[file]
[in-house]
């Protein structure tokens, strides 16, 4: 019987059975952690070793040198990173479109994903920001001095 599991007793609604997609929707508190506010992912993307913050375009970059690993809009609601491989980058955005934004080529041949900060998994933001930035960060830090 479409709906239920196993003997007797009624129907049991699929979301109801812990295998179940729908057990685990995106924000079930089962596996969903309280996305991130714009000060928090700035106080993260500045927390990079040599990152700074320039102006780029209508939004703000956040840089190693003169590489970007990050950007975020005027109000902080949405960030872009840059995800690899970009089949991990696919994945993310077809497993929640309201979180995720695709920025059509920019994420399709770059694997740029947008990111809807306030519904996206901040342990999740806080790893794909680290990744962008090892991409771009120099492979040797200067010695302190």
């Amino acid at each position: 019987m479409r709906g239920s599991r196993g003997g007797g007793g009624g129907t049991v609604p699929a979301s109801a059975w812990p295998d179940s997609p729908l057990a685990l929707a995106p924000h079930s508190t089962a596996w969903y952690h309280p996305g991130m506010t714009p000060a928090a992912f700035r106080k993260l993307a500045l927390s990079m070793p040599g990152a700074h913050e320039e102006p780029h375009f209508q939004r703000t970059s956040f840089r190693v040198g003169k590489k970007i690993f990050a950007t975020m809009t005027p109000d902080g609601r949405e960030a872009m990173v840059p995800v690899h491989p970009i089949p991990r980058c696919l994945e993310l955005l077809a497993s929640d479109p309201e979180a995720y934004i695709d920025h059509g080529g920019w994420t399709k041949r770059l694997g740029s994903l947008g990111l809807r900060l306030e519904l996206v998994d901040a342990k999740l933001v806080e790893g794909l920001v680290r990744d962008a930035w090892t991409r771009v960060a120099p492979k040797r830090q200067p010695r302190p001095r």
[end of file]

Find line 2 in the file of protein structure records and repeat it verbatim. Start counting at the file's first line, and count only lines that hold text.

């Protein structure tokens, strides 16, 4: 019987059975952690070793040198990173479109994903920001001095 599991007793609604997609929707508190506010992912993307913050375009970059690993809009609601491989980058955005934004080529041949900060998994933001930035960060830090 479409709906239920196993003997007797009624129907049991699929979301109801812990295998179940729908057990685990995106924000079930089962596996969903309280996305991130714009000060928090700035106080993260500045927390990079040599990152700074320039102006780029209508939004703000956040840089190693003169590489970007990050950007975020005027109000902080949405960030872009840059995800690899970009089949991990696919994945993310077809497993929640309201979180995720695709920025059509920019994420399709770059694997740029947008990111809807306030519904996206901040342990999740806080790893794909680290990744962008090892991409771009120099492979040797200067010695302190």